It's always a bit different when it comes to these sort of gigs and hurlers are fed like Daniel to the media lions.
There's something altogether earthier, less polished than those media-savvy, experienced media operators of their footballing counterparts. Therein lies their charm.
Antrim's Neil McManus beams as he anticipates the opening fixture of the Allianz National League, away to Limerick this Sunday in the Gaelic Grounds.
His hands are covered in welts and scars, the thumbnail on his left blackened, legacies of being willing to stick his paw into the air while a forest of hurls swing in the skies.
Perhaps a career as a pianist with one of the world's greatest orchestras is beyond him now. Instead, he will be out this weekend, practising his own brutal artistry.
"I would say I am as motivated and excited as I have ever been before any campaign, bar maybe the first one because you can't wait to do it for the first time," he enthuses.
"This is a new start for this team. The expectation levels from anywhere in the county about Antrim are very low.
"We believe that we will definitely produce a few shocks along the way and start the process of Antrim climbing the ladder."
The feelgood vibes are a marked contradiction to the early assessments of November, when newly-appointed manager Kevin Ryan despaired at the lack of gusto from players towards Antrim hurling.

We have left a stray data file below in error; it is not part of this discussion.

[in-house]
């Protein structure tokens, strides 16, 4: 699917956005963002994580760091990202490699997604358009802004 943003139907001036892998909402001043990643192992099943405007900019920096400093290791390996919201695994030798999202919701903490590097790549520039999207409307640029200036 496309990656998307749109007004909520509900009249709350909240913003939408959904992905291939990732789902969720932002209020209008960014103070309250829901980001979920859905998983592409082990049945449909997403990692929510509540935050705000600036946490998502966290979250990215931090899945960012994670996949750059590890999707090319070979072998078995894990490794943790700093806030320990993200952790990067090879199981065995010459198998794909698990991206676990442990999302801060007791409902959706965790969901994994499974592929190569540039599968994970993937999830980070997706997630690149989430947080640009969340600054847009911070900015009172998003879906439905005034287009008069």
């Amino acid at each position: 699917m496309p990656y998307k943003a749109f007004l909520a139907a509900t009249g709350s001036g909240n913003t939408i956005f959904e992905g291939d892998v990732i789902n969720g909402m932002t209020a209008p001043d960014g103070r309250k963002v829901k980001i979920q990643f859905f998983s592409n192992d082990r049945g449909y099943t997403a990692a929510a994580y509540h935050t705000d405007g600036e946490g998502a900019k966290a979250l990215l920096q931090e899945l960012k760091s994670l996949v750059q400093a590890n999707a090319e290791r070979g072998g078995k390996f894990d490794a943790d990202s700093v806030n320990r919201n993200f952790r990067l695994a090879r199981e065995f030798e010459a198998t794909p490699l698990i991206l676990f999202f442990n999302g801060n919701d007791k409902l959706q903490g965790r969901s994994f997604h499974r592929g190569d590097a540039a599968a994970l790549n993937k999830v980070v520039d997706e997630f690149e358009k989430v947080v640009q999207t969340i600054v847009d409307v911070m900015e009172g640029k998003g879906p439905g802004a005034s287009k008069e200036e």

That old excuse 'inter-club rivalry' was dredged up again. But in the meantime, Ryan assembled a group of players and their captain feels that they have convinced him they can go places.
"I think the word he used was 'apathy' towards Antrim hurling," recounts McManus.
"It is a strong word but that was the case. I think we have turned that round for him and I think he has seen that there is a very strong commitment from the group of players that are there."
He continues: "This group as a whole have been together since we were 15 or 16 coming through. That has been 10 years in the making.
"I would hope that if he was asked the same questions now, his answers might be different."
That unity has been touched on over the last few weeks. In public utterances, Ryan has been lukewarm about the prospect of drafting large numbers of Loughgiel players when their All-Ireland defence concluded.
Instead, he has brought in Eddie McCloskey – who starts on Sunday – and substitute Tony McCloskey, while Shay Casey will feature but at present is injured.
Earlier comments made by McManus about players being "in it for themselves" raised a few eyebrows, but at this remove he still stands by his views.
"It's up to Kevin Ryan whoever he wants to bring into the panel," he says. "But at the minute everybody is working hard, there's a real bond between the players, we are a tight unit."
First up is Limerick, a team that McManus knows only too well from their wafer-thin defeats in the All-Ireland minor series.
He has looked on as players from his generation have pushed themselves on with the Treaty County, backboned by a handful of veterans who have added the necessary experience.
"That's a luxury in Antrim we don't have," he adds ruefully.
"One of the hardest possible ways of starting the league is an away trip to Limerick," he says.
"That's who you want to play against at the same time – you want to play against the highest-quality opposition and that's what we are doing on Sunday," he states.
To McManus and other players, the comments from former Olympic athlete Jerry Kiernan about how they don't deserve their Gaelic Players' Association grants were so disappointing.
"I think the amount of value that the Irish community get from the GAA cannot be understated," explains McManus.
"That's represented through inter-county players and the GAA is the most influential group, socially and physically, in Ireland."